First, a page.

By Katherine Long
Ten rising fifth- and sixth-graders from Holy Cross School in DeWitt have banded together as the Caring Crusaders, dedicated to serving those in need in their community. Half of these loving warriors rallied at Syracuse’s Ronald McDonald House Aug. 25, armed with ingredients to make a homemade meal for the families in residence.
The Caring Crusaders club began with Catherine Boulé, a Holy Cross mom whose five children have all attended the school. Her eldest daughter, Julia, graduated from Christian Brothers Academy in the spring and Boulé said she saw Julia thrive and find herself through the service projects she participated in there. “I saw her grow as a person immensely,” Boulé said.
It got her thinking that younger students, like her daughter Allison, a rising sixth-grader, should also have a way to serve and to reach out to their communities by donating their time and effort rather than simply goods or money.
Last spring, working with Holy Cross Principal Martha O’Leary, Boulé offered the opportunity to serve to rising fifth- and sixth-graders; the first ten students to sign up for the club became the first class of Caring Crusaders. They had a planning meeting in June, sharing brainstorms on places and people they could help. Boulé made a few calls and lined up Ronald McDonald House, which provides a home away from home for sick children and their families who are in Syracuse for medical care, as the Crusaders’ first foray. Half of the Crusaders cooked a meal at the House in July; the second half of the troops landed there Aug. 25.
On the menu that evening: Caesar salad, chicken riggies, garlic Tuscan bread, and layered banana pudding. The Crusaders, assisted by several of their mothers, divvied up the tasks and dove in, chopping veggies, slicing bananas, and boiling pasta. Many of the Crusaders are alums of the Holy Cross cooking club and some of the recipes for the meals were drawn from there, Boulé explained. Soon excited chatter and delicious scents filled the kitchen.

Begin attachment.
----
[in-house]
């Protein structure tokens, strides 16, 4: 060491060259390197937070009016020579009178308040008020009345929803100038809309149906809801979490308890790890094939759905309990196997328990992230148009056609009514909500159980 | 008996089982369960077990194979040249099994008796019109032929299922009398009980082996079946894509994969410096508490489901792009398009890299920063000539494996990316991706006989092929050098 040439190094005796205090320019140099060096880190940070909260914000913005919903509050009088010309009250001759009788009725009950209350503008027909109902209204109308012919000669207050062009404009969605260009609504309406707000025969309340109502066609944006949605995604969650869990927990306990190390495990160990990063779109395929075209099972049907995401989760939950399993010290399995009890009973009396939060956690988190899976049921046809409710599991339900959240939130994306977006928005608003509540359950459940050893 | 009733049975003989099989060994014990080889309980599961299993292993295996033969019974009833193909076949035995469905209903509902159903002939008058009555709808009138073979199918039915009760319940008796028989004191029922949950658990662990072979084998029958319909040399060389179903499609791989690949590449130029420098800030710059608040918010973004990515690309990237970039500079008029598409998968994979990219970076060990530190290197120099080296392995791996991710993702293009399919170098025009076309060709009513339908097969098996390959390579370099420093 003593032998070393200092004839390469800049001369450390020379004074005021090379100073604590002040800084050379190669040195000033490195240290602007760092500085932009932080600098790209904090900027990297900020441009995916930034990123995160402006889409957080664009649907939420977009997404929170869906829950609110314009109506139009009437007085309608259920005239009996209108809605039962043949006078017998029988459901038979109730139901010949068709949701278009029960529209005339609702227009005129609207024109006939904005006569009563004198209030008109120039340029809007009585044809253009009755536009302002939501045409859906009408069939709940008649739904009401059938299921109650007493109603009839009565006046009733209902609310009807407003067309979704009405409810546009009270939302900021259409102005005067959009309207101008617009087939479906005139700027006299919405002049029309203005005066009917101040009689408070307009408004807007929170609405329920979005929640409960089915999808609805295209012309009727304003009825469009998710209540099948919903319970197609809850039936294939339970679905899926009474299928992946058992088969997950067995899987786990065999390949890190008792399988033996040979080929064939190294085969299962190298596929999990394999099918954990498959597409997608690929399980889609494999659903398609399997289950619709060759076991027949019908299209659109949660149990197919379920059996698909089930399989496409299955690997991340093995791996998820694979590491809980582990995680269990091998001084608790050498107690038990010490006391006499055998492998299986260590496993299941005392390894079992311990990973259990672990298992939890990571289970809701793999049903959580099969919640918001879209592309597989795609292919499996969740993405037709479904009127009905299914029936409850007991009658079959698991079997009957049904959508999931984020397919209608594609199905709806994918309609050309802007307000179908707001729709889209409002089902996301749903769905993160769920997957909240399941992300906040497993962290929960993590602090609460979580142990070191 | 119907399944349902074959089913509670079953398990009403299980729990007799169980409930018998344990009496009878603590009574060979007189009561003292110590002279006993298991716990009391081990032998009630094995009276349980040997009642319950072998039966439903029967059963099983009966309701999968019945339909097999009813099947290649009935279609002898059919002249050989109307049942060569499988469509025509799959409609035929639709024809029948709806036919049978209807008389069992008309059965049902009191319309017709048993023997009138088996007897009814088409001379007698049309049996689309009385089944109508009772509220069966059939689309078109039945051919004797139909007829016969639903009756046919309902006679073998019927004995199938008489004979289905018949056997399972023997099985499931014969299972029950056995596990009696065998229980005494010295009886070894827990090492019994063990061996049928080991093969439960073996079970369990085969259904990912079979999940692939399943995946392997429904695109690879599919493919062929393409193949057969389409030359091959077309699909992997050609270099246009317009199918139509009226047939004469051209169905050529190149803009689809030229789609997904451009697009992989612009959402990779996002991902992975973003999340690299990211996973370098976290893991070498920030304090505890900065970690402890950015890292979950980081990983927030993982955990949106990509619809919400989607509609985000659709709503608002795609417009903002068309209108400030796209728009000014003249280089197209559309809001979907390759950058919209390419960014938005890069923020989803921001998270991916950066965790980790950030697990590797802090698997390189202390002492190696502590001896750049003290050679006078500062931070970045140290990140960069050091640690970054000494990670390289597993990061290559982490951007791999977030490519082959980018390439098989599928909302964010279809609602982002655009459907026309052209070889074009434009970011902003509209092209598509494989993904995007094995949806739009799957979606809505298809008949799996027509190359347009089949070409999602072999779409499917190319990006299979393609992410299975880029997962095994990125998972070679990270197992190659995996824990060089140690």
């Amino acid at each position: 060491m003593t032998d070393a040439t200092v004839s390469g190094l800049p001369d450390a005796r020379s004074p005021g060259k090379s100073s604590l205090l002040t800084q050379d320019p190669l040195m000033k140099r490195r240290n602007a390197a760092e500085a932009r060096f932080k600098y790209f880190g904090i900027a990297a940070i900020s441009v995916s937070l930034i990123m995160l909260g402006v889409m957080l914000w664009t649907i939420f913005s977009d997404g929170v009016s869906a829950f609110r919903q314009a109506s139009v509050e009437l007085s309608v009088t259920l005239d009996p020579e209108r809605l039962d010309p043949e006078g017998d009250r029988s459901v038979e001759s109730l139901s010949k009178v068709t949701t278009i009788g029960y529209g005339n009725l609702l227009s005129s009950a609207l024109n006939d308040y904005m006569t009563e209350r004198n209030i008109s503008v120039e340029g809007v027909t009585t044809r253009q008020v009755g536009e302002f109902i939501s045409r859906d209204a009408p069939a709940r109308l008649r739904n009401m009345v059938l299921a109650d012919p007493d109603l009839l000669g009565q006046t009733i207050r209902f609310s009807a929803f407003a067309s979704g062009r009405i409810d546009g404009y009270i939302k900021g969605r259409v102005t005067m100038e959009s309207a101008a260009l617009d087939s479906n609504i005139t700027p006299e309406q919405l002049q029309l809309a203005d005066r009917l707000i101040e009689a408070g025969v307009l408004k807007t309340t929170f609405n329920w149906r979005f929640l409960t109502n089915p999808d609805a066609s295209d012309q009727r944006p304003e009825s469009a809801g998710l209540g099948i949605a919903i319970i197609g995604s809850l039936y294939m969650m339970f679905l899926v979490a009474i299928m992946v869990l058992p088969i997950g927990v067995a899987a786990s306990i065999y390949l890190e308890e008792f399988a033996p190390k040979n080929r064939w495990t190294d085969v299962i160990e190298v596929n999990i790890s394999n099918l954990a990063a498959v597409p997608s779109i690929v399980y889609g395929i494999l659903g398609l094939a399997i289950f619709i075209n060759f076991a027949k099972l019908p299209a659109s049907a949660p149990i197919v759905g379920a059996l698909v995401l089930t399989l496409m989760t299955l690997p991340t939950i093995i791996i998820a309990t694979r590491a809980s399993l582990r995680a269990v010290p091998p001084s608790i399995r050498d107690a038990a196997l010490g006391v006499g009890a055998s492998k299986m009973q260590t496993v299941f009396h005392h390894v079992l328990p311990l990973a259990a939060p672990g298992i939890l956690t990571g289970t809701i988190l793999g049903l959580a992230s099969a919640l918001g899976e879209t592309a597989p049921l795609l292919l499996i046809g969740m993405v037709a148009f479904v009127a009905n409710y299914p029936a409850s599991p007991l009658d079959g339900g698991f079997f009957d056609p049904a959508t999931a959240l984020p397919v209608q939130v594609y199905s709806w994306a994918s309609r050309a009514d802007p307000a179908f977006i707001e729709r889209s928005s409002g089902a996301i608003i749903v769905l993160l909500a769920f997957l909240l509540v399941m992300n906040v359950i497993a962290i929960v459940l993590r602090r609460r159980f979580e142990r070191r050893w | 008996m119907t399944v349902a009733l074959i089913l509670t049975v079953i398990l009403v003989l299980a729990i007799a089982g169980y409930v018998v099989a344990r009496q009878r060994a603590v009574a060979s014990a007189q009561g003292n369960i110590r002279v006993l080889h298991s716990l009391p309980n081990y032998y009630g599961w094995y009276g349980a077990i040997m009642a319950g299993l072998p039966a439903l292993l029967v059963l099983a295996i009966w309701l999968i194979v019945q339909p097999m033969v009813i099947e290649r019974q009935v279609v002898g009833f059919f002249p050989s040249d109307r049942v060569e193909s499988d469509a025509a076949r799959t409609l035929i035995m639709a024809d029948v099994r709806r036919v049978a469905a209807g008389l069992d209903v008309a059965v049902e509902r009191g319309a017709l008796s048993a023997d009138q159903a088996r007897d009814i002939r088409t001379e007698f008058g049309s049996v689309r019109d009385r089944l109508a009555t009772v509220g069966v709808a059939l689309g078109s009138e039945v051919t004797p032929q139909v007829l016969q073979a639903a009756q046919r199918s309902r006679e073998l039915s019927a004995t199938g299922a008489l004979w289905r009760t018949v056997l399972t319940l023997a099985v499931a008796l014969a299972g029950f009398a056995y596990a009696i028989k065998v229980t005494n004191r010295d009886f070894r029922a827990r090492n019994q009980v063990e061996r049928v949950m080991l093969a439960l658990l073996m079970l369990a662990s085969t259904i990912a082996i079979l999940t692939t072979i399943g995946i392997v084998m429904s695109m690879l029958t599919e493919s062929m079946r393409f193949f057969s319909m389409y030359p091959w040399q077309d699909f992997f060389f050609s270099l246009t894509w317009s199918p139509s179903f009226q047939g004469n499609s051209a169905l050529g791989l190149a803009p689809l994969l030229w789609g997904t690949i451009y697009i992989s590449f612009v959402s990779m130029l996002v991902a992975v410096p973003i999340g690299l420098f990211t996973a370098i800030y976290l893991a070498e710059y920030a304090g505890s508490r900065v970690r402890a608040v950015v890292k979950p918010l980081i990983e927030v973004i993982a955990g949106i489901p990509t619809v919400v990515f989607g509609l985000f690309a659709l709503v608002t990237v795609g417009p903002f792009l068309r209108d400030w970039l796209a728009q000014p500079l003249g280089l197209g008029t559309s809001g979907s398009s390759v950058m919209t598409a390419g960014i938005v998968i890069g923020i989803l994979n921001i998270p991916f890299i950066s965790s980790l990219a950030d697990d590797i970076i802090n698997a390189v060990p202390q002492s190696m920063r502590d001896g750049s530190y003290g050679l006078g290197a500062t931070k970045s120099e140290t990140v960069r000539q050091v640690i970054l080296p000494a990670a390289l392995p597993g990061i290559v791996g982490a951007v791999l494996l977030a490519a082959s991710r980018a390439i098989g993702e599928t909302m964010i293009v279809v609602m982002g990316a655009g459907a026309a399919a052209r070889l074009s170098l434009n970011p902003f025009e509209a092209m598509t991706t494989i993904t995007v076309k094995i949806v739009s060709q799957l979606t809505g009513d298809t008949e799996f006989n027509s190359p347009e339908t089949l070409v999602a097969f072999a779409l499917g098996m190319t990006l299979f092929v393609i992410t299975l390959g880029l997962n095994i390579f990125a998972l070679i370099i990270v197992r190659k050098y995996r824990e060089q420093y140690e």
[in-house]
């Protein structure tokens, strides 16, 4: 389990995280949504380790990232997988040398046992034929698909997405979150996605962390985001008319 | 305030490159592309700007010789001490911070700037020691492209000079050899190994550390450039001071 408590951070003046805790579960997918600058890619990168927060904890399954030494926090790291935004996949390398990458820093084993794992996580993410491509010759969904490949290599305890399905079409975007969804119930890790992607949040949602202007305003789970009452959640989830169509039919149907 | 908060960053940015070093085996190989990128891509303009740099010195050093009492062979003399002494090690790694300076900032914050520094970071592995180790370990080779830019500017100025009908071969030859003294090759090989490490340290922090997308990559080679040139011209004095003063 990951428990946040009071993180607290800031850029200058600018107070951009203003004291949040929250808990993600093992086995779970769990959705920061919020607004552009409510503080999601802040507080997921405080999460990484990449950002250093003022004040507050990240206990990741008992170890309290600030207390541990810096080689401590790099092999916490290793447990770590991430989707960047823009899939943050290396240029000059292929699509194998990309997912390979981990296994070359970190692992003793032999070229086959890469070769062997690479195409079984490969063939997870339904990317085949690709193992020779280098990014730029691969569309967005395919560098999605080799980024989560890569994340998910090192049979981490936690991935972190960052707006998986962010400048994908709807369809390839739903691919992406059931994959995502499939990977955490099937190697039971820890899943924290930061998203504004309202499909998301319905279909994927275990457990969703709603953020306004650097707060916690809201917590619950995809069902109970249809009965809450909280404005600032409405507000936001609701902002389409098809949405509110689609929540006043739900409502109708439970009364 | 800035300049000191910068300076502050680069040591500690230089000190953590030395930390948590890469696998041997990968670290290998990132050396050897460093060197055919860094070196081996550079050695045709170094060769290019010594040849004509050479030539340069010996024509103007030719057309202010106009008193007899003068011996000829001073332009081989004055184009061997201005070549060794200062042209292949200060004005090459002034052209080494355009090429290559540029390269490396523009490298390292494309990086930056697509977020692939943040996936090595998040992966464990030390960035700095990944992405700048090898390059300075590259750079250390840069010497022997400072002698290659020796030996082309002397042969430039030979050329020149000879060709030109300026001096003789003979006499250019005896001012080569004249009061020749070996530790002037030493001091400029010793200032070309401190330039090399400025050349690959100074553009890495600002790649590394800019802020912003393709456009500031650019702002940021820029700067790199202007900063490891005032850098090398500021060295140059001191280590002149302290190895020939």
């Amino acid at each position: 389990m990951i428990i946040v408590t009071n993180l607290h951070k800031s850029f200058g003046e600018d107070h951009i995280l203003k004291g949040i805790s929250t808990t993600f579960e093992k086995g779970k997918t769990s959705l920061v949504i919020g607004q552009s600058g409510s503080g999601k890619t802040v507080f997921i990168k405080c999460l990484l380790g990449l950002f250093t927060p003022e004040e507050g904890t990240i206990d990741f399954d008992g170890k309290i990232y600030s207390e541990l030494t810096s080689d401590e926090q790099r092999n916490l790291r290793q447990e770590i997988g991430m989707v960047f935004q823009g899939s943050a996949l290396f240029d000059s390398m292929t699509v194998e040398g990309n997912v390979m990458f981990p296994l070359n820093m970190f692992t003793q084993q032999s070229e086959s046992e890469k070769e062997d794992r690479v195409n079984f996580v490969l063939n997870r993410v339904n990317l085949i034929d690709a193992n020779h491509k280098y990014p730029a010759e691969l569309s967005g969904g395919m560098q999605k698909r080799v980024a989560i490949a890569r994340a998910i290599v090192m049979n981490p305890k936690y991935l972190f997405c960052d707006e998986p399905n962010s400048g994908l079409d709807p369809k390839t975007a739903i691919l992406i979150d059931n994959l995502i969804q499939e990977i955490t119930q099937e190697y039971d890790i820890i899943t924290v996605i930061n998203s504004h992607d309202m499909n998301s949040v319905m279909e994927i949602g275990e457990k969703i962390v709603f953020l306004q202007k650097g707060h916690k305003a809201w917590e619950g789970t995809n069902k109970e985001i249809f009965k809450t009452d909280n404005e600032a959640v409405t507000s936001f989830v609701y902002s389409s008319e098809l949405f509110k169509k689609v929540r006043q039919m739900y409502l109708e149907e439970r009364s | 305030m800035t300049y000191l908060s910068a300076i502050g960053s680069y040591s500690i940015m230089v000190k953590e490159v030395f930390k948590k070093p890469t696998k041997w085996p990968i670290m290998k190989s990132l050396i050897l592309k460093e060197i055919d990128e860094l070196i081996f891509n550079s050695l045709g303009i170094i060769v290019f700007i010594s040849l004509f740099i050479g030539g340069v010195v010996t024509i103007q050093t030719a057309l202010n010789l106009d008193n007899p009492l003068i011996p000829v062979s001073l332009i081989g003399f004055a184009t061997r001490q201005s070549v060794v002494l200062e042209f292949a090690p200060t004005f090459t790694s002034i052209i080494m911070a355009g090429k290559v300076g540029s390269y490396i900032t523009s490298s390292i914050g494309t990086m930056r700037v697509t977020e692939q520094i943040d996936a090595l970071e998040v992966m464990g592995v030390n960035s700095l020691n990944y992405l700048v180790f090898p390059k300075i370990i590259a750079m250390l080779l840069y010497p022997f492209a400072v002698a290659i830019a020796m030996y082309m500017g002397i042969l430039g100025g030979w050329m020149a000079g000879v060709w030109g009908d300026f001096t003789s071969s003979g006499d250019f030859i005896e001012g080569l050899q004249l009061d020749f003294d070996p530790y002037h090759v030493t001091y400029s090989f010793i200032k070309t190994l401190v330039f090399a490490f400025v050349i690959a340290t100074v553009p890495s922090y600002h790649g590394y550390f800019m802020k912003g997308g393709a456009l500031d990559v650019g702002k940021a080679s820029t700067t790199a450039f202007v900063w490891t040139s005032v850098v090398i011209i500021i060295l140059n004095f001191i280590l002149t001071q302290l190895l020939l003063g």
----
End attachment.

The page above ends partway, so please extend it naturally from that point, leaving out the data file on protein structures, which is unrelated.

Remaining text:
Rising fifth-grader Katie Pledger, 10, worked away at the dessert preparations with a few friends. Why did she want to join the Crusaders? “I just thought it would be fun and nice to help out other people,” she said.
In addition to cooking the ingredients, the Crusaders also helped to raise the money to buy them. The group launched a summer bottle drive, explained Marianne Fricke, mom to Crusader Ben and coordinator of the drive. Word of mouth, a school-wide email, and bulletin blurbs led to a whopping 3,600 bottles and cans collected, translating to $183 for the group, Fricke said. Ben and a few others also went collecting door-to-door, bringing in another $150, she said.
Ben summed up the motivation for his hard bottle-collecting and cooking work simply: “Because it helps other people,” the rising fifth-grader, 10, said. “It’s a good thing to do.”
Ronald McDonald House Volunteer Manager Emily Whalen agrees. “I think it’s nice for everyone involved,” she said of the group’s efforts. Among other duties, Whalen plans the meal offerings for families staying at the 25-room house, which includes scheduling monthly deliveries by local restaurants and on-site cooking by other volunteer groups like the Crusaders. The home-cooked meals bring some cheer to the families at the House, she noted. “The Caring Crusaders have been a huge help,” she said.
The Caring Crusaders will take on their next project this month, visiting Matthew 25 Farm, which grows and distributes produce for those in need in Central New York. Also on the horizon: raking leaves and shoveling snow for older neighbors and a cookie delivery to local firehouses at Christmas, among other initiatives.
If you’d like to help support the Caring Crusaders’ work, you can contribute to their next bottle and can drive, to be held Nov. 10 from 12 to 3 p.m. at Holy Cross School, 4200 East Genesee St., DeWitt. Contact Marianne Fricke at email@example.com with any questions.